10 25 50
Description Invited member of the Expert Scientific Advisory Committee (ESAC) for the "USAID Grand Challenge for prevention of Zika and Future Threats"
Geographic Reach Multiple continents/international 
Policy Influence Type Membership of a guideline committee
Description Developing entomological indicators to assess the public health value of next generation LLINs
Amount $3,884,815 (USD)
Funding ID OPP120015 
Organisation Bill and Melinda Gates Foundation 
Sector Charity/Non Profit
Country United States
Start 02/2019 
End 07/2022
Description GCRF Growing Research Capability
Amount £6,467,378 (GBP)
Organisation Research Councils UK (RCUK) 
Sector Public
Country United Kingdom
Start 04/2017 
End 04/2021
Description Invited grant proposal
Amount $2,000,045 (USD)
Funding ID OPP1159078 
Organisation Bill and Melinda Gates Foundation 
Sector Charity/Non Profit
Country United States
Start 01/2017 
End 12/2019
Description Wellcome Trust Collaborative Award
Amount £2,474,741 (GBP)
Organisation Wellcome Trust 
Sector Charity/Non Profit
Country United Kingdom
Start 05/2016 
End 06/2019
Description Mosquito bed net assembly 10a-h includes a mosquito bed net (12) impregnated with a first insecticide and a barrier member 16a-h located above an upper surface (14) of the bed net (12) and being impregnated with a second insecticide. In use, bed net assembly 16a-h increases the likelihood of delivering a lethal dosage of insecticide to mosquitoes flying in frequently-visited areas of a bed net, without increased attendant health risk to a user. 
IP Reference WO2015063455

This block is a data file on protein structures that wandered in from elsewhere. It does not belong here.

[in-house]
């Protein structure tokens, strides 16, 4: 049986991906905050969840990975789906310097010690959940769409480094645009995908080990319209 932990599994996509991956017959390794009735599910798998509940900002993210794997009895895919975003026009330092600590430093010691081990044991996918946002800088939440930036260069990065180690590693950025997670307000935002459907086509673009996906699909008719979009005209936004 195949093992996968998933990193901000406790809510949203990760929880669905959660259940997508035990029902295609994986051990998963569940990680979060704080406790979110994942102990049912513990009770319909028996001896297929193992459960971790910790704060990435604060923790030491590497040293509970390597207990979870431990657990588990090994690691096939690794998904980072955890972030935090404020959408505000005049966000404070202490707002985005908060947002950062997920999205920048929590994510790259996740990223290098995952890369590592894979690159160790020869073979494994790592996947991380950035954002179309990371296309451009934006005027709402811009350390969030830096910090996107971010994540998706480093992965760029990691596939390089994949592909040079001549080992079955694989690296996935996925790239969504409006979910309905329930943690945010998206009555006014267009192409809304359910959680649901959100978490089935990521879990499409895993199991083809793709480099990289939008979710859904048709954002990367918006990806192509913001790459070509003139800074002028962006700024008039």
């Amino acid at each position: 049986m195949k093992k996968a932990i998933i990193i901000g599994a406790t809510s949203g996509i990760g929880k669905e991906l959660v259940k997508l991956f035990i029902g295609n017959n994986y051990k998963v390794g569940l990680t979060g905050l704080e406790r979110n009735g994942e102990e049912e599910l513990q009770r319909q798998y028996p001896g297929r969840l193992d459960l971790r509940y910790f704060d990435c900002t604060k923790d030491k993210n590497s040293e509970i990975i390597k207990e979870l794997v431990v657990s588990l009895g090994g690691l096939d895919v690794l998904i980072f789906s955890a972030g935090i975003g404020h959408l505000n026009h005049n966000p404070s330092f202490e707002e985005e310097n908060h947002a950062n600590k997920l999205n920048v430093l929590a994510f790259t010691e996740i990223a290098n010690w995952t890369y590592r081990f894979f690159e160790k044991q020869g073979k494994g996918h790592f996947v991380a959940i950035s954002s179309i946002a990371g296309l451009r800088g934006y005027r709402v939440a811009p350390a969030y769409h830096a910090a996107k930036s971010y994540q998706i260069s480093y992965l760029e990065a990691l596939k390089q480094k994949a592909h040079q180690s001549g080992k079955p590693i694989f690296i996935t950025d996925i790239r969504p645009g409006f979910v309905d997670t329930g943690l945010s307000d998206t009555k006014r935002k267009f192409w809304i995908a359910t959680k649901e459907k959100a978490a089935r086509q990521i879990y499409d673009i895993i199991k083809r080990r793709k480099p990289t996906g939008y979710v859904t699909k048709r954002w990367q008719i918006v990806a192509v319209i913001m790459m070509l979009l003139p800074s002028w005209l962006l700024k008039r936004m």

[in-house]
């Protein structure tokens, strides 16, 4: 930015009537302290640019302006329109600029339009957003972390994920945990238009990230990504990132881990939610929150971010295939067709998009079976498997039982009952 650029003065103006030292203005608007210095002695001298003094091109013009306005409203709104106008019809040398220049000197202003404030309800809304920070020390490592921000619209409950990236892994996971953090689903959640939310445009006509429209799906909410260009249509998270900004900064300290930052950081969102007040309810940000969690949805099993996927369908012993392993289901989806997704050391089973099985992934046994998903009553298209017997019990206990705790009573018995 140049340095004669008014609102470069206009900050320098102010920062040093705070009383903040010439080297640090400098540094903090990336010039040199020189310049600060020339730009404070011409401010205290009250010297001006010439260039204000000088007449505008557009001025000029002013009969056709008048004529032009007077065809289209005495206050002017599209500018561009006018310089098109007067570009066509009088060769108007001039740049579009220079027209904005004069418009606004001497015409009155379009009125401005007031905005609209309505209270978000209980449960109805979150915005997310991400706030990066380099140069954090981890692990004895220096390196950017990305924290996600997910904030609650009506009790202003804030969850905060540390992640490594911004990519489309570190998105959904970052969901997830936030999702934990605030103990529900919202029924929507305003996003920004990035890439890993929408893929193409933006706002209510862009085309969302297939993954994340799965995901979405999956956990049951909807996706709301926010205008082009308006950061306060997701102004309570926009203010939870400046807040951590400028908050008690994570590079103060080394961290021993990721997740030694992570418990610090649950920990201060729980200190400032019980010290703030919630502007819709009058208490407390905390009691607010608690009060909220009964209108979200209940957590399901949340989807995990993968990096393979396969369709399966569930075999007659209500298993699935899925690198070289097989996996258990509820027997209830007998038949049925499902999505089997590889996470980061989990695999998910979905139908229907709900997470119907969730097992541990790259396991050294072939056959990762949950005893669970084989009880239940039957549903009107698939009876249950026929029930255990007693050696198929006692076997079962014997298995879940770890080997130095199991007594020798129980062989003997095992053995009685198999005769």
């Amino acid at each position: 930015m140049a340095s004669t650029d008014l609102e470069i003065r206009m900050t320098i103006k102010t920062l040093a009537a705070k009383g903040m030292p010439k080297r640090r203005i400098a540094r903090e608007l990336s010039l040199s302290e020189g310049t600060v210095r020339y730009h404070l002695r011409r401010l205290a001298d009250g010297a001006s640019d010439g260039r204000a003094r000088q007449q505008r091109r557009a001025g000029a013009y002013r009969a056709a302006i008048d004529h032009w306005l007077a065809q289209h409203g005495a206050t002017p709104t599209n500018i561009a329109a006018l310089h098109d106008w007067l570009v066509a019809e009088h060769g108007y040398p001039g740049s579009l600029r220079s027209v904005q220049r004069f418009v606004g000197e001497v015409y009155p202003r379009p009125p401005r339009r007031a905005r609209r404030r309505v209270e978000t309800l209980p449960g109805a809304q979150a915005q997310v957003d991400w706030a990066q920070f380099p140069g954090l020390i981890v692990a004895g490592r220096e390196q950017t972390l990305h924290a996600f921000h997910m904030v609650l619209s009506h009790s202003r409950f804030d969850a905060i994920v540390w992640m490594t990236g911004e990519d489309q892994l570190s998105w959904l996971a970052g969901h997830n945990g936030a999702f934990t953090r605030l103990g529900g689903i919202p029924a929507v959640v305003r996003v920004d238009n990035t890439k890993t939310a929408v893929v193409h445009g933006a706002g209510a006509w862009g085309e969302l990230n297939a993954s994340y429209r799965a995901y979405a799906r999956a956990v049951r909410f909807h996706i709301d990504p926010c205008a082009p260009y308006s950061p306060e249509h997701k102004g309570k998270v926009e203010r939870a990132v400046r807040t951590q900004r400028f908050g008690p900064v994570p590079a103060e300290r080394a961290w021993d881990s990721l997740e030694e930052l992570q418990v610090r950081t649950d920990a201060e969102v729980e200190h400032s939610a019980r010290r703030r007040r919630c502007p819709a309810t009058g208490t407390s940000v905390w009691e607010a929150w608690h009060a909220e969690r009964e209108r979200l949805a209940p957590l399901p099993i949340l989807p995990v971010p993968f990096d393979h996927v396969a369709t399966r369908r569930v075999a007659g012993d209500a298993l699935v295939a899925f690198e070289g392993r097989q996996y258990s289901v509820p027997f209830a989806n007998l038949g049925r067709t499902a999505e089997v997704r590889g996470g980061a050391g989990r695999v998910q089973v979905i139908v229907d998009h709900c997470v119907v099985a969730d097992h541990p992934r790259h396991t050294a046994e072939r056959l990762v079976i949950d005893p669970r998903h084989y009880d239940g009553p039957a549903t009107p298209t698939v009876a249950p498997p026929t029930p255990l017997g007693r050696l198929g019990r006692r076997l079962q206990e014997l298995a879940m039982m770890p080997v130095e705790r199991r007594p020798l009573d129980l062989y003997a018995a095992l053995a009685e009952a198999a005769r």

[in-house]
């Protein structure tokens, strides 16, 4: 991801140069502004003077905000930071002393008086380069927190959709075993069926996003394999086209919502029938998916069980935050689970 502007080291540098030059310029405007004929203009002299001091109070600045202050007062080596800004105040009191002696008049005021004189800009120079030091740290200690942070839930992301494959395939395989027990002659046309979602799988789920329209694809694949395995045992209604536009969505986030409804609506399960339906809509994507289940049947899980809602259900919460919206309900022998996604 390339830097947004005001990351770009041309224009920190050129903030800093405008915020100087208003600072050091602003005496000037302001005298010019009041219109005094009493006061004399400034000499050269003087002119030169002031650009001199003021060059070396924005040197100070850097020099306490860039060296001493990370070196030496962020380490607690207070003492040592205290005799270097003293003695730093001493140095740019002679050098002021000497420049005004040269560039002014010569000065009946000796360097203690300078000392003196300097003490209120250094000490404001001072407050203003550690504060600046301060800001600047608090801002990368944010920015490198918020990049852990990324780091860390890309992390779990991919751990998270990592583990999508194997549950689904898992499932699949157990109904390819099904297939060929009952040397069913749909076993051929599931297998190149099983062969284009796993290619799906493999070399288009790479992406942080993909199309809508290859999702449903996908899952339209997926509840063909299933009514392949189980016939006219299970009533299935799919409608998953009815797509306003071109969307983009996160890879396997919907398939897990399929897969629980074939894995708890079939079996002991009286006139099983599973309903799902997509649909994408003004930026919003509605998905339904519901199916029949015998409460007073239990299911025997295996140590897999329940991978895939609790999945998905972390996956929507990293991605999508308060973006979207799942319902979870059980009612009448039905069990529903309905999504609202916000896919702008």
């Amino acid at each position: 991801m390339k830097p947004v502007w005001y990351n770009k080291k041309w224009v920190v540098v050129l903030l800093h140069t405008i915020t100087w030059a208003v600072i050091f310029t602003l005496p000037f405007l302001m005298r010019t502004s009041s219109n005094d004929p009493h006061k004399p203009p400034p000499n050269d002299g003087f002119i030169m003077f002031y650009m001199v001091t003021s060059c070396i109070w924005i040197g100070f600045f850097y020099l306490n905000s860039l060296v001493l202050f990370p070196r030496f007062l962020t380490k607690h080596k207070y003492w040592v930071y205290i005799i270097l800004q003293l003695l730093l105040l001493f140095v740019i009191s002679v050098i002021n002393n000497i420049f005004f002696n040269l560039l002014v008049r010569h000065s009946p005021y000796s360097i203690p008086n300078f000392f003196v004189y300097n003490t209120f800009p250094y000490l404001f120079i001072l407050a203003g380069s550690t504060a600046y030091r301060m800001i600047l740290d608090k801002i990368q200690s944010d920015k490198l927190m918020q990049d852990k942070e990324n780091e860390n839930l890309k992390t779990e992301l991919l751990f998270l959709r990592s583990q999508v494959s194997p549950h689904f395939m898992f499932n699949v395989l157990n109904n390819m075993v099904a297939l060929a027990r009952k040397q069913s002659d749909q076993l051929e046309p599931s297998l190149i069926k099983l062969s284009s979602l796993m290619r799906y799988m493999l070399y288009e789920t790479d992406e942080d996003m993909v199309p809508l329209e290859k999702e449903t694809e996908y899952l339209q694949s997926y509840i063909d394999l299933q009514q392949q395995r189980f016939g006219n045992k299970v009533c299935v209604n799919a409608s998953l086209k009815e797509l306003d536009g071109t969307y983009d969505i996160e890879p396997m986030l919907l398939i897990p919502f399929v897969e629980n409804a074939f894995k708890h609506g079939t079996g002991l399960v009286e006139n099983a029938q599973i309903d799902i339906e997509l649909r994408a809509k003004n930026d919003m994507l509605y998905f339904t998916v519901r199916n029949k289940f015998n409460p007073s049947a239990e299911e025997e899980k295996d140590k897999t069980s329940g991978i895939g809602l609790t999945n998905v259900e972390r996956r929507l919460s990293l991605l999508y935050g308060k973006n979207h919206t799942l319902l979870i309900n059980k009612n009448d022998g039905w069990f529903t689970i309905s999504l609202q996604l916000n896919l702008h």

Protection Patent application published
Year Protection Granted 2015
Licensed Yes
Impact None yet.
Description Conference "Mosquito-borne viruses: can we build on commonalities to pre-empt the future?" the Wellcome Trust, London 
Form Of Engagement Activity A formal working group, expert panel or dialogue
Part Of Official Scheme? No
Geographic Reach International
Primary Audience Professional Practitioners
Results and Impact Conference titled "Mosquito-borne viruses: can we build on commonalities to pre-empt the future?" on 5-7 October 2016, London. A joint WHO-Wellcome Trust three-day meeting on mosquito-borne viral diseases; I was a session chair and presenter.

The Wellcome Trust hosted this WHO conference in London, UK on October 5th to 7th 2016. The meeting covered a variety of topics concerning mosquito born viruses, including vaccines, vector control, medicines and blood products, diagnostics, regulatory issues, and yellow fever. An executive summary is now available on request and an official synopsis of this meeting will be published in early 2017.

Attendance by and conversations with DfID staff, are believed to have influenced the prioritising of Aedes-borne arboviral diseases in the 2017 subsequent funding call.
Year(s) Of Engagement Activity 2016
Description Presentation 
Form Of Engagement Activity Participation in an open day or visit at my research institution
Part Of Official Scheme? No
Geographic Reach International
Primary Audience Policymakers/politicians
Results and Impact Presentation to Bill Gates (BMGF), George Osborne (Chancellor for the Exchequer, UK Gov), Justine Greening (DfID, UK), Industry heads and media reps, during institution visit to announce the £3billion Ross Fund.
Year(s) Of Engagement Activity 2016